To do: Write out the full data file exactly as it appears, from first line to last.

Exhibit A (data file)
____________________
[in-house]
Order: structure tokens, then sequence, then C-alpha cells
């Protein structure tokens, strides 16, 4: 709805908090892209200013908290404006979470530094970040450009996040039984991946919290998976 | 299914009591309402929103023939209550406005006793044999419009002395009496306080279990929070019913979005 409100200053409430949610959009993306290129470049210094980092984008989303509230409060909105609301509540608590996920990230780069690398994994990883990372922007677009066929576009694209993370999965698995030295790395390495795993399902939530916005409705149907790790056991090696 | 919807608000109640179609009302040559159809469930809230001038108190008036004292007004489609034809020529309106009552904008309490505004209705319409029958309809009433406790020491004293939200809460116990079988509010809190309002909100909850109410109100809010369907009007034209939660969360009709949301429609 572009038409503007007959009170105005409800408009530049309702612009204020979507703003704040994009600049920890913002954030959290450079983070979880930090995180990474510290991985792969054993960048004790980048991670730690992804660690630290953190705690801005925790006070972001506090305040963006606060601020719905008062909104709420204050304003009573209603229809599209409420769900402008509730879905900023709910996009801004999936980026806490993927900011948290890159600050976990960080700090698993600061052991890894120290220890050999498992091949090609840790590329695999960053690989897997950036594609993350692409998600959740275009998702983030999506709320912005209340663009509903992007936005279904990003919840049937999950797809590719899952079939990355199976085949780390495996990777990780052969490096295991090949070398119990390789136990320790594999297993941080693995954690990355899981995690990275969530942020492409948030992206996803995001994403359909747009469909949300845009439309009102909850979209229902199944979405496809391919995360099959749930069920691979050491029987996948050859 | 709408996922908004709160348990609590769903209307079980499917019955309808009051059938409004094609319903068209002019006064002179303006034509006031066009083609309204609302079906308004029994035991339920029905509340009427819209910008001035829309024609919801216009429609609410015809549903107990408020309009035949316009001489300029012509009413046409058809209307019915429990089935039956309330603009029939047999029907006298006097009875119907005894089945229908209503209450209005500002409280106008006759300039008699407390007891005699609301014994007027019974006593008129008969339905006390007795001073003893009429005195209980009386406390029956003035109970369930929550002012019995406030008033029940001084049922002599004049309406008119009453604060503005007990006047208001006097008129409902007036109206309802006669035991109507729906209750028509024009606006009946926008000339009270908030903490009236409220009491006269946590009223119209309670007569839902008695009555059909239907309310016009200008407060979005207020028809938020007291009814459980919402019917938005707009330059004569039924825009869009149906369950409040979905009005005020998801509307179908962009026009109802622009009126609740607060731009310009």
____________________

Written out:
[in-house]
Order: structure tokens, then sequence, then C-alpha cells
């Protein structure tokens, strides 16, 4: 709805908090892209200013908290404006979470530094970040450009996040039984991946919290998976 | 299914009591309402929103023939209550406005006793044999419009002395009496306080279990929070019913979005 409100200053409430949610959009993306290129470049210094980092984008989303509230409060909105609301509540608590996920990230780069690398994994990883990372922007677009066929576009694209993370999965698995030295790395390495795993399902939530916005409705149907790790056991090696 | 919807608000109640179609009302040559159809469930809230001038108190008036004292007004489609034809020529309106009552904008309490505004209705319409029958309809009433406790020491004293939200809460116990079988509010809190309002909100909850109410109100809010369907009007034209939660969360009709949301429609 572009038409503007007959009170105005409800408009530049309702612009204020979507703003704040994009600049920890913002954030959290450079983070979880930090995180990474510290991985792969054993960048004790980048991670730690992804660690630290953190705690801005925790006070972001506090305040963006606060601020719905008062909104709420204050304003009573209603229809599209409420769900402008509730879905900023709910996009801004999936980026806490993927900011948290890159600050976990960080700090698993600061052991890894120290220890050999498992091949090609840790590329695999960053690989897997950036594609993350692409998600959740275009998702983030999506709320912005209340663009509903992007936005279904990003919840049937999950797809590719899952079939990355199976085949780390495996990777990780052969490096295991090949070398119990390789136990320790594999297993941080693995954690990355899981995690990275969530942020492409948030992206996803995001994403359909747009469909949300845009439309009102909850979209229902199944979405496809391919995360099959749930069920691979050491029987996948050859 | 709408996922908004709160348990609590769903209307079980499917019955309808009051059938409004094609319903068209002019006064002179303006034509006031066009083609309204609302079906308004029994035991339920029905509340009427819209910008001035829309024609919801216009429609609410015809549903107990408020309009035949316009001489300029012509009413046409058809209307019915429990089935039956309330603009029939047999029907006298006097009875119907005894089945229908209503209450209005500002409280106008006759300039008699407390007891005699609301014994007027019974006593008129008969339905006390007795001073003893009429005195209980009386406390029956003035109970369930929550002012019995406030008033029940001084049922002599004049309406008119009453604060503005007990006047208001006097008129409902007036109206309802006669035991109507729906209750028509024009606006009946926008000339009270908030903490009236409220009491006269946590009223119209309670007569839902008695009555059909239907309310016009200008407060979005207020028809938020007291009814459980919402019917938005707009330059004569039924825009869009149906369950409040979905009005005020998801509307179908962009026009109802622009009126609740607060731009310009």